"No Walks? No Worries!" is a wonderful guide for dogs on restricted exercise
Anyone who's lived with a dog knows that from time to time they need to restrict their friend's activity. And, likewise, we all know how hard it is to keep a dog from running here and there when they're not supposed to. I used to create what I called "enrichment games" for the dogs with whom I shared my home that could keep them mentally active when they weren't allowed to frolic, and I wish a new book called No walks? No worries!: Maintaining wellbeing in dogs on restricted exercise by Sian Ryan, who has a degree in clinical animal behavior, and Helen Zulch, a veterinarian, was available because often my dogs would look at me and say something like, "I thought you had a Ph.D. in animal behavior, is this all you can do?" Outstanding photographs by Peter Baumber accompany a most readable text.
The description that accompanies the book tells it all:
He's going to need six weeks crate rest; just keep him quiet while he recovers." These words - which often form part of the treatment requirements for dogs undergoing surgery, or requiring long-term medical care - can strike fear and dread into a dog-owner's heart. Not a lot of advice is available regarding appropriate mental and emotional support for dogs whilst their usual exercise is limited, and owners are left to manage as best they can, which can be stressful for both owner and dog, and can lead to behaviour changes and problems. This unique book, written by professionals in their field, aims to help owners identify the individual needs of their dog, and, in addition, offer support in preparing their dog for a period of restricted exercise, when surgical interventions are planned. Ideas and tips for mental stimulation and emotional support - as well as alternatives to physical exercise and guidance on how to teach specific skills - are included. Beautiful, specially-taken photographs illustrate every chapter, and worksheets enable owners to chart the progress of their dog's care plan.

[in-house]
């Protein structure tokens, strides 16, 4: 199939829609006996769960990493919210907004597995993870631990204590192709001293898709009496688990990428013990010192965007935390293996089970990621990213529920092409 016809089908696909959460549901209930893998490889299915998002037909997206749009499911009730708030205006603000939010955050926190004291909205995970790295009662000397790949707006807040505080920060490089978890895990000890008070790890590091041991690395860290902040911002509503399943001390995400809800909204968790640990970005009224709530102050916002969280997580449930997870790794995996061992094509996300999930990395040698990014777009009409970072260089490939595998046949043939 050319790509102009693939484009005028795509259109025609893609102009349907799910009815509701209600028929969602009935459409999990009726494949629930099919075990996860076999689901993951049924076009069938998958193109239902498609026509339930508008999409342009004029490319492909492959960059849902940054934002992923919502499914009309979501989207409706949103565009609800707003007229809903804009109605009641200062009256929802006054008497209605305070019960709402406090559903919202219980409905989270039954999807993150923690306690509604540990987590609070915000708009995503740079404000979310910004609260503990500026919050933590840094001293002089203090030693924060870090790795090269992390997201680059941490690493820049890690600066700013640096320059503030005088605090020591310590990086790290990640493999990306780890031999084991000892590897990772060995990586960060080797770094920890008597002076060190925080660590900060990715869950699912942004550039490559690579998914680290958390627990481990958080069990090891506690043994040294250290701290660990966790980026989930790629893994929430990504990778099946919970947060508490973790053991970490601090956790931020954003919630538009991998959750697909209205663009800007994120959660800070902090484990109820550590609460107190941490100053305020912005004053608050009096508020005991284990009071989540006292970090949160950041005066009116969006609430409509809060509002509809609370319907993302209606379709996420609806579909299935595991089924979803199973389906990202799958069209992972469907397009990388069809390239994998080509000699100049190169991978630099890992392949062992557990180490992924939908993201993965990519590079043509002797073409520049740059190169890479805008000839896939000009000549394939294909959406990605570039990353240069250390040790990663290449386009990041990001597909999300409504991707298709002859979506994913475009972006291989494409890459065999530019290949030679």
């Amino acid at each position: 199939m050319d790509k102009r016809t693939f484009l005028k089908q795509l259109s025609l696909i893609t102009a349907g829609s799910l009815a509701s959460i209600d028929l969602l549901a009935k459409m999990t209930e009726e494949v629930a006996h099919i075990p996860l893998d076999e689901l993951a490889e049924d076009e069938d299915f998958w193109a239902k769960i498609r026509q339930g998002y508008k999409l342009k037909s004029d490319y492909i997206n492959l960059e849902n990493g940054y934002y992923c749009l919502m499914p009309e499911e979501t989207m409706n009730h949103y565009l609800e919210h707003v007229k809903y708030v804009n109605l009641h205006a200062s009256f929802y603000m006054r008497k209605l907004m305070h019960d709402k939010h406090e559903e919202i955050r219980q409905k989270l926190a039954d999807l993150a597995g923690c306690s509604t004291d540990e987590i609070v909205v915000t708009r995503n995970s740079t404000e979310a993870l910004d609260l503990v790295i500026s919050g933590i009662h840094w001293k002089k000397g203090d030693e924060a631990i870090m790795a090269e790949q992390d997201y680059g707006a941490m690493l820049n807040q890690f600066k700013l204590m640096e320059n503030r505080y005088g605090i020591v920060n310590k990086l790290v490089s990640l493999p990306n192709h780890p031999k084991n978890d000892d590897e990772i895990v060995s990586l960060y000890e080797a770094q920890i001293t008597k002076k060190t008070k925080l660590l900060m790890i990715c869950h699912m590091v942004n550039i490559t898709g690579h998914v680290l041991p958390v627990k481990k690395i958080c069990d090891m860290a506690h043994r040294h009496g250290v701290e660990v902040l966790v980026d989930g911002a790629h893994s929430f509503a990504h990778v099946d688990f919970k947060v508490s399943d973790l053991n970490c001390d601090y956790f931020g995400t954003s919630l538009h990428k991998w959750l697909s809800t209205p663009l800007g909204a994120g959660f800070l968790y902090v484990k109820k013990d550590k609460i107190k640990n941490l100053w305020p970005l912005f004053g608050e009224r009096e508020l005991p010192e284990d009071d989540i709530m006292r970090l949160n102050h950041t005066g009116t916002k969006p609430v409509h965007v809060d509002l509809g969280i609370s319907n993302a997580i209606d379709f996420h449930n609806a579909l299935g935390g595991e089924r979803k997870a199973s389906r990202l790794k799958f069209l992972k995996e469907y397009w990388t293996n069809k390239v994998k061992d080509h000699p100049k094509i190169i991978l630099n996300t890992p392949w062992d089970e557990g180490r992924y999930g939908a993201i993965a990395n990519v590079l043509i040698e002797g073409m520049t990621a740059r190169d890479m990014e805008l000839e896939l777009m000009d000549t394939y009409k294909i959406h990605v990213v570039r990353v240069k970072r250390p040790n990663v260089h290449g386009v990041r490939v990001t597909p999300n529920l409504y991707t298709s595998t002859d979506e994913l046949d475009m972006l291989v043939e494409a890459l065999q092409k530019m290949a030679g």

Readers will learn how to plan for restricted exercise and how to cope in emergency situations, identify a dog's individual needs, plan a daily routine including relaxation, socialization, and mental stimulation, develop activities to replace walks, use odors and toys made of food, and assess the dog's progress. There also are guidelines for giving a dog the emotional support they need as they recover or adjust to a life of restricted activity.
I really can't say enough about how valuable this book is. Most of the authors' suggestions are very simple to employ -- minimizing slippery surfaces, creating obstacles courses, using an underwater treadmill, using interactive toys, and scattering food on the floor or lawn -- and the photographs are extremely helpful.
I hope No Walks? No Worries! receives a broad and global audience. I felt enriched as I read about how simple it is to enrich a dog's life. I'm sure dogs with special needs will thank you for your efforts to make their lives the very best they can be when they are unable do all the things they previously loved to do.